Long-term outcomes after stenting versus endarterectomy for treatment of symptomatic carotid stenosis : the International Carotid Stenting Study (ICSS) randomised trial
Faculty of Medicine and Health Sciences
The lancet : international edition. - London, 1823, currens
, p. 529-538
University of Antwerp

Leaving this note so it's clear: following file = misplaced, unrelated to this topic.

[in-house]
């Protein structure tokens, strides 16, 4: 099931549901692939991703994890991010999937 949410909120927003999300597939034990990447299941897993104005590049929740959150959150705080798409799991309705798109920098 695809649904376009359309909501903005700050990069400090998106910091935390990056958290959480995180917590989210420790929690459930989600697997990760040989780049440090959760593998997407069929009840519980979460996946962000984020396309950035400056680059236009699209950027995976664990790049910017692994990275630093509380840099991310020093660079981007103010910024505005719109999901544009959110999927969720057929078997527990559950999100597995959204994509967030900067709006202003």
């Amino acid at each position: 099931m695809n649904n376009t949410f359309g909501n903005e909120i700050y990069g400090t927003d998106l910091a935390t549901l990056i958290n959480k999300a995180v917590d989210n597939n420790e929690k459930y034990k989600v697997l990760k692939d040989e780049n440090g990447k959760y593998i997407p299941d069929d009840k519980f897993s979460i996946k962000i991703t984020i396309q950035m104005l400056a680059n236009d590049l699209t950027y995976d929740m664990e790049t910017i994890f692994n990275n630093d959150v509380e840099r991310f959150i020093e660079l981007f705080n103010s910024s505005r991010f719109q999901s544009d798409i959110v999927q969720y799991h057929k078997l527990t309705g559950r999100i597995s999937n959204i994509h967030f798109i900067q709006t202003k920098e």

Background Stenting is an alternative to endarterectomy for treatment of carotid artery stenosis, but long-term efficacy is uncertain. We report long-term data from the randomised International Carotid Stenting Study comparison of these treatments. Methods Patients with symptomatic carotid stenosis were randomly assigned 1:1 to open treatment with stenting or endarterectomy at 50 centres worldwide. Randomisation was computer generated centrally and allocated by telephone call or fax. Major outcomes were assessed by an independent endpoint committee unaware of treatment assignment. The primary endpoint was fatal or disabling stroke in any territory after randomisation to the end of follow-up. Analysis was by intention to treat ([ITT] all patients) and per protocol from 31 days after treatment (all patients in whom assigned treatment was completed). Functional ability was rated with the modified Rankin scale. This study is registered, number ISRCTN25337470. Findings 1713 patients were assigned to stenting (n=855) or endarterectomy (n=858) and followed up for a median of 4·2 years (IQR 3·05·2, maximum 10·0). Three patients withdrew immediately and, therefore, the ITT population comprised 1710 patients. The number of fatal or disabling strokes (52 vs 49) and cumulative 5-year risk did not differ significantly between the stenting and endarterectomy groups (6·4% vs 6·5%; hazard ratio [HR] 1·06, 95% CI 0·721·57, p=0·77). Any stroke was more frequent in the stenting group than in the endarterectomy group (119 vs 72 events; ITT population, 5-year cumulative risk 15·2% vs 9·4%, HR 1·71, 95% CI 1·282·30, p<0·001; per-protocol population, 5-year cumulative risk 8·9% vs 5·8%, 1·53, 1·022·31, p=0·04), but were mainly non-disabling strokes. The distribution of modified Rankin scale scores at 1 year, 5 years, or final follow-up did not differ significantly between treatment groups. Interpretation Long-term functional outcome and risk of fatal or disabling stroke are similar for stenting and endarterectomy for symptomatic carotid stenosis.